“We need to show people who experience racism that we stand with them and will continue to do the hard work necessary to create positive change,” Hamdullahpur stated in the email.
A number of students are demanding that professors who use racist language like Rye face the repercussions of their behaviour.
“Representation, meaningful action, funding, diverse curriculum, appropriate and fair punishment, and adequate training are some things that can be put into place” Ainoo and Nkem said.
The UW Graduate Student Association (GSA) has announced a donation of $1,000 to the Black Lives Matter movement and $1,000 to community-based organizations focused on promoting racial equity within the Region of Waterloo.
WUSA followed suit with a $10,000 donation of their own.
However, no such announcement has been made by UW yet.
“The University needs to adequately fund the volunteer student-run (unpaid) services such as UWRAISE, UWBASE, UWASA, and others that fill the structural gaps in support for BIPOC (Black, Indigenous, People of Colour) and support the students that they have often ignored after experiencing racism on campus. They place the burden of integrating coloured students into the University and providing safe spaces on student-run clubs such as BASE with $75 a term? That is support?” Ainoo and Nkem said.
“We need to not just be heard but helped. We cannot make an institution that has millions running through it a safer space by ourselves. Historically, these organizations have not received sufficient backing from the University.”
Students are also not pleased with the lack of diversity in faculty and staff at UW.
“In my two years at this university, I have not been taught by ONE Black professor. Is this not a problem? I do not see Black people behind the desks of equity offices, behind the desks of faculty and department heads, nor do I see them adequately represented in health services,” Ainoo and Nkem said.
“The school needs to understand that there are underlying effects of not having an equal and proper amount of representation on its campus and often these effects serve to be detrimental to Black folks.”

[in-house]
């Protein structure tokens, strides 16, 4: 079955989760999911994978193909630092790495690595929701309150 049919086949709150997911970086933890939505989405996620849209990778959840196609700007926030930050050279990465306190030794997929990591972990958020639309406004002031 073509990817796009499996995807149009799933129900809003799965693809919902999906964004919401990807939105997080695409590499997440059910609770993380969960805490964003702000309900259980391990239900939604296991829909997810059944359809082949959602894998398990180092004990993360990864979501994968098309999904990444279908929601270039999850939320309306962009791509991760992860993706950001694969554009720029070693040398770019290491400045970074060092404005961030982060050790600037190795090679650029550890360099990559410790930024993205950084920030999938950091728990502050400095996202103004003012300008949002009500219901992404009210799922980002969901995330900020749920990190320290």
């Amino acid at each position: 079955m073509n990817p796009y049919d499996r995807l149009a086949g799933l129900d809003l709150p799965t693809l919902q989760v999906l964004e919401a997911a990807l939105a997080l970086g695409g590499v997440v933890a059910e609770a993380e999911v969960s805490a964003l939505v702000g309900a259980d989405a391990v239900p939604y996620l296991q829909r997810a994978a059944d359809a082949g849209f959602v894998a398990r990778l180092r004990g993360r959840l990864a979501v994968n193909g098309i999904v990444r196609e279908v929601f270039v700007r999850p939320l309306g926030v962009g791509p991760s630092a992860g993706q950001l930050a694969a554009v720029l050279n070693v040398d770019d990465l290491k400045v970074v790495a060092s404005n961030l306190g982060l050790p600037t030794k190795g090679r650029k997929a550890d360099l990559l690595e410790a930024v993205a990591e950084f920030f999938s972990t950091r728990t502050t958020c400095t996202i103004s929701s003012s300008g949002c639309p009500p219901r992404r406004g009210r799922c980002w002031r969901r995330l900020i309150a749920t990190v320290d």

Hamdullahpur mentioned that UW will be organizing training sessions led by Kike Ojo-Thompson from the Kojo Institute later this month, and several events will be held throughout the month of June to promote equity and challenge oppression.
“We acknowledge that training is not enough but is necessary to build the foundation through which action can and must happen. As ever, there is more we can and will do in the coming days, weeks and months to challenge racism and oppression in our society,” Hamdullahpur stated in the email.
“Training may be helpful in preventing racist encounters in the future, however, they should also be looking into their hiring practices. There are several avenues the University can take when it comes to this. Nowadays, there are inclusion professionals that can be part of hiring and student recruitment processes. Ultimately, the University needs to understand how deeply ingrained and institutionalized racism is within this institution,” Ainoo and Nkem said.
Ainoo and Nkem also suggested that students be involved in these training sessions.
“Student leaders should be involved in the process of developing the training and this training should be taken by all faculty before they start teaching any course. The school should also consider creating a student representative position into account. This student would represent the Black and coloured community in decisions such as hiring practices and student recruitment,” Ainoo and Nkem said.
If you or anyone you know has faced oppression, hate, or racism, please reach out to UW HREI, UW BASE, UW RAISE, or Campus Wellness.
Imprint denounces racism, oppression, and intolerance of all forms.